It was with a shakey hand that I picked up the softcover collection of Ultimates 3. The story is some of Loeb's most cringeworthy, if only for being such a divergent path to what Mark Millar had done in the previous two volumes. The essence of the widescreen theatrics is somewhat retained, yet is so very different. The reason it's a pickup is that it's incredibly hard to ignore a whole book's worth of new art by Joe Madueira, which is equalled (if not surpassed) by the digital paintwork of Christian Lichtner. This collection seems to have fared better in terms of color reproduction that was mostly too saturated and heavily printed on the individual issues. While generally it does still print on the darker side, the package seems to have come together nicely on the whole. It's not hard to look at.
League of Extraordinary Gentlemen: 1910 was a long time coming. And it looks to be longer still for all three volumes to come out, which I've heard as far out as 2011. Few things, however, are as enjoyable with such a wait. This new book *(technically volume 3) is also the first away from DC/WildStorm/ABC, now in the capable hands of Top Shelf Productions via Knockabout Comics. Production-wise the book appears solid-- a tight, squarebound, matte-cover with nice interior stock. Prints a little dark, tho :-P
Labels: New Comics Day
Wednesday, May 06, 2009
More like cool comics day!
Blackest Night 0
Power Girl (!)
Fin Fang Four Return (!)
I do not pay much attention to things like Free Comic Book Day, because the last thing I need is more comics. So little attention did I pay that I wasn't even aware of DC's giveaway kicking off Green Lantern's Blackest Night. And then it goes flying ever-so-freely off the counter disappearing for good. Luckily one of the few perks of my hobby is being recognized as a regular Green Lantern reader at the local comics shop, and the fine folks at Austin Books were able to mysteriously produce an issue as if from the very mists of Brigadoon. Score.
Ah, but the primo offering form DC this week is actually Power Girl #1. I was torn in buying the issue or waiting for the trade, but in the end the art by Amanda Conner won out. Silly me will probably buy the trade, too, so much do I love her work. I even bought Conner's cover, even tho the variant Adam Hughes cover is very, very nice.
What a surprise! Marvel follows up one of their best one-shots (from "Marvel Monsters" a ways back) with Fin Fang Four Return! Aw man, that Rodger Langridge art is too sweet. The book is funny as all get out, and kind of says a lot towards the kind of book from Marvel that I'll actually purchase these days.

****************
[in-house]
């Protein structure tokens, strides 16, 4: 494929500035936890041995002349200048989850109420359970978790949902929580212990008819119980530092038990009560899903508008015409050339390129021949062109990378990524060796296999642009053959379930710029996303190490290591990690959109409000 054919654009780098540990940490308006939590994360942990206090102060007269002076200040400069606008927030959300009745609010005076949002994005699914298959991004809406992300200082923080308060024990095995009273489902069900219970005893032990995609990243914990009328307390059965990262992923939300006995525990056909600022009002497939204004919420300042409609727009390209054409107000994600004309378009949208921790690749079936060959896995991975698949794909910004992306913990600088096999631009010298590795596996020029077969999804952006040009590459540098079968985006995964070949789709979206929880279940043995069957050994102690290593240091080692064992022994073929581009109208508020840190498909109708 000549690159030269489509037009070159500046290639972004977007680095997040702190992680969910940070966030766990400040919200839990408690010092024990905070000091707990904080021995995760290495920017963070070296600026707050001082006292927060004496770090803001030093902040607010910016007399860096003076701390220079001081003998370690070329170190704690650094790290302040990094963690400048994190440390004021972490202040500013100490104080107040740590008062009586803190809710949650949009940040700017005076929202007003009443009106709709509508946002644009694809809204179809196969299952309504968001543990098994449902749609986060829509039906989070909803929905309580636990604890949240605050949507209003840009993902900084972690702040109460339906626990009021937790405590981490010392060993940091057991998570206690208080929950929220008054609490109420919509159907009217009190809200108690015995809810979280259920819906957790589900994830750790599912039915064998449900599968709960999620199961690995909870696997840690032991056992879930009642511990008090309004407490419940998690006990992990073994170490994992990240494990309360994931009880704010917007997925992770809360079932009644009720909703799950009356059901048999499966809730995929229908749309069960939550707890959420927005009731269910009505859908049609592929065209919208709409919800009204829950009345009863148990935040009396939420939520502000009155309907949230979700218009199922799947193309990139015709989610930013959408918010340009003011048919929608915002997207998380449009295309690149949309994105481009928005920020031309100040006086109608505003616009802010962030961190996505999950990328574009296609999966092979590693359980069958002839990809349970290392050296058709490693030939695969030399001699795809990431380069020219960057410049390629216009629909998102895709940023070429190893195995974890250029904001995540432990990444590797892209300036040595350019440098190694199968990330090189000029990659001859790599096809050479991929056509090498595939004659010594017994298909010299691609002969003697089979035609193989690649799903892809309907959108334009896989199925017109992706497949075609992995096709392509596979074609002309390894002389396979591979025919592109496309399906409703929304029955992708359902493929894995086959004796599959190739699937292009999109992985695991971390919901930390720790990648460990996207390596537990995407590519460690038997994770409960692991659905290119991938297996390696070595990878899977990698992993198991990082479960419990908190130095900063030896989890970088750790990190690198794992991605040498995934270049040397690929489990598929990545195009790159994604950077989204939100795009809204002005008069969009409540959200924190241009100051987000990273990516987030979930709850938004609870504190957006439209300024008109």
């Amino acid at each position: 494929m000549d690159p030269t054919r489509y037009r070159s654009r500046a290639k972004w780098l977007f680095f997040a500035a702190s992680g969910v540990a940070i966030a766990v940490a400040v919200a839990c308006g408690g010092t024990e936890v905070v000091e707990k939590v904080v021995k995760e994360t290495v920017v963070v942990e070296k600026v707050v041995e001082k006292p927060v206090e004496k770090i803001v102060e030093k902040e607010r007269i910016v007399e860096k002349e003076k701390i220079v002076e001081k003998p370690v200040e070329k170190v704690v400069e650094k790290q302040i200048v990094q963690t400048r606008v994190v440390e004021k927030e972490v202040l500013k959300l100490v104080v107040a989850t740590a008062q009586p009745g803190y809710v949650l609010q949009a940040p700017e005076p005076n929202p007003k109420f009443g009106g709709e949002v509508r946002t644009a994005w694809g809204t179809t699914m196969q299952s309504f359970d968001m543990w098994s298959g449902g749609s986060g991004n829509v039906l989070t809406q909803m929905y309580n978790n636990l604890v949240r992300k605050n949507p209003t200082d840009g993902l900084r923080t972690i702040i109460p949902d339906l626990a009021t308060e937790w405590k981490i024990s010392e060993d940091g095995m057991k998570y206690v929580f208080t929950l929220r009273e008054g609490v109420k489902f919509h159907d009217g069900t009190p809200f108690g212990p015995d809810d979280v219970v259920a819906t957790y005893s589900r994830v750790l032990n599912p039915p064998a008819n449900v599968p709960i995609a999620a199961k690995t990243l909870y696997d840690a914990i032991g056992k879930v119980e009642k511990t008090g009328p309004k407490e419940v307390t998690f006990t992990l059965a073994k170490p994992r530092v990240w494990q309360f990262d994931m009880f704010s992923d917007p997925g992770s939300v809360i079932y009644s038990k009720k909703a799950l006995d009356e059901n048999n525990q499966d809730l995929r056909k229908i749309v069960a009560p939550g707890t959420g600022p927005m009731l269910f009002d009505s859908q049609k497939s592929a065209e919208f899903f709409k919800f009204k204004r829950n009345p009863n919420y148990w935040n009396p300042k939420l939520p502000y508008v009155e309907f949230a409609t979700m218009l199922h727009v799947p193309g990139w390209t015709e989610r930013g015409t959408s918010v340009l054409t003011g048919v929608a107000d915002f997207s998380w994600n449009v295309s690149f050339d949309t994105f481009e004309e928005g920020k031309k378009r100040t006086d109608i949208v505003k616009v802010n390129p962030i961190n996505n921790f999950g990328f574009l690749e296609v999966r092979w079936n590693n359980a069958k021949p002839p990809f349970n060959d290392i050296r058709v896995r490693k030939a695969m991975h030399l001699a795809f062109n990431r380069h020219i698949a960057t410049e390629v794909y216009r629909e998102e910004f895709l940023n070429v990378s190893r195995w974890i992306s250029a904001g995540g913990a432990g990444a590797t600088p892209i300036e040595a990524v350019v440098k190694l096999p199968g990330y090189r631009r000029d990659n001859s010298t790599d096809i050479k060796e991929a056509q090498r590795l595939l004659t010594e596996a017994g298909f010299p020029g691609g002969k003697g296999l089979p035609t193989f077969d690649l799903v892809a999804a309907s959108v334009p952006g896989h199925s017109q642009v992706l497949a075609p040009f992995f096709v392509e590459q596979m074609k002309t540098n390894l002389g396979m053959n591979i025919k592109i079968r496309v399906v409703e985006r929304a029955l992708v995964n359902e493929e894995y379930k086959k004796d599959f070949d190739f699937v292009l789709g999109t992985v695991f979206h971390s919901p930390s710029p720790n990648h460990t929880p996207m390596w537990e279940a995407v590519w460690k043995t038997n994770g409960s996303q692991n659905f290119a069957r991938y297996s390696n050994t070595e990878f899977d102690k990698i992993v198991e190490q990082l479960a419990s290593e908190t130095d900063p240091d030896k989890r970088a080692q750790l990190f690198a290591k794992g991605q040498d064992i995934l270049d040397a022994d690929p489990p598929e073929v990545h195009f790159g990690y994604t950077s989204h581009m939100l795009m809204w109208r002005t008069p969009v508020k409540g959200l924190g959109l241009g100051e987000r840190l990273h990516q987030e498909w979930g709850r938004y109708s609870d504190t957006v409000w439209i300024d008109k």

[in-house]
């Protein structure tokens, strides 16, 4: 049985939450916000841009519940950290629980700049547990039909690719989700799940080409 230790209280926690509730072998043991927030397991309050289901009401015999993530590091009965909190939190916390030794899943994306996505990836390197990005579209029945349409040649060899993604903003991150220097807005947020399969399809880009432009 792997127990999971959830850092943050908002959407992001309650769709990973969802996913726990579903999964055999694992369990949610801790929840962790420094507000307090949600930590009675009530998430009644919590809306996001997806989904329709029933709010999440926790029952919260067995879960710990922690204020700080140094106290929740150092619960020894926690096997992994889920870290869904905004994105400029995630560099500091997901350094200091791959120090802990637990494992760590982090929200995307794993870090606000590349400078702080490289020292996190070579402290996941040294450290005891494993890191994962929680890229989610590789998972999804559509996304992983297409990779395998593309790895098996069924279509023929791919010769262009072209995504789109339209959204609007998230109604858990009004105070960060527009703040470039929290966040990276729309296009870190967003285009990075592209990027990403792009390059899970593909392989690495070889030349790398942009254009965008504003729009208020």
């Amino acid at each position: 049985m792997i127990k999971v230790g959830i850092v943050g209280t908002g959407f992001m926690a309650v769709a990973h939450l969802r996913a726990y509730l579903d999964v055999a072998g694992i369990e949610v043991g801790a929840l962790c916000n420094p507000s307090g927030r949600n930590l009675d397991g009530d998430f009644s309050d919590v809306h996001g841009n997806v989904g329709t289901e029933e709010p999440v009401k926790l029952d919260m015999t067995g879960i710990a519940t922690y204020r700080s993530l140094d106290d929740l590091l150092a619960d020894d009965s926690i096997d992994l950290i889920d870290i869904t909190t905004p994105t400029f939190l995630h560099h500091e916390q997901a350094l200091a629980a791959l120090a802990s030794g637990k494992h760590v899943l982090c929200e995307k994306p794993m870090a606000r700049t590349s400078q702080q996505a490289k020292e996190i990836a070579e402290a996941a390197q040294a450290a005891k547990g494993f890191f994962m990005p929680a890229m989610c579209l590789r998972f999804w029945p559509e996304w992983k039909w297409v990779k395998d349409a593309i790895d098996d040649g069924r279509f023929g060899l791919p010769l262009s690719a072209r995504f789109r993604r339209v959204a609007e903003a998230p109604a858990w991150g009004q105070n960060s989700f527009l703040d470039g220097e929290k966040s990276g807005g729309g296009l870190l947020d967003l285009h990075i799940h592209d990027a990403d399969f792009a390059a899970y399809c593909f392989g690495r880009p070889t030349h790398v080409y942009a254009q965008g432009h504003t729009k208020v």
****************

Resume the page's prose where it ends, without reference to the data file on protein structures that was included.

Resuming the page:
An unexpected treat is Viktor Kalvachev's hardcover Pherone, collecting his stories first run in Heavy Metal. This book is slick as all get out, Kalvachev's amazing art being the number one point of sale. His work is a distillation of the visceral black and white punch of Frank Miller, the dynamics of Howard Chaykin, and the refined discipline of Brian Stelfreeze. The content itself is hard-hitting noir with dames and dirtbags throughout. Goergeous book.
Finally, this week I picked up one of the most amazing books I've seen in a long long time. Seaweed, by animator and character designer par excellence Ben Balistreri. It's a wonderfully oversized 12"x15" hardcover that makes the crisp, animated art style a joy to look at. The story follows Captain Seaweed on a high adventure over the salty seas, with a broad cast of characters that are, well... cool. It's personal work like this that really shines a light on how bland the vast majority of commercial offerings are in both visuals and content. If the main story isn't enough, a fair portion of the book's back end shows Balistreri's working process, providing wonderful insight into such a large project's trepidations among raw artistic talent. Thankfully Balestreri's blog notes another volume is in the works, so I hope this first one receives the sales and recognition it deserves. Seaweed is just plain great, and gets my highest recommendation.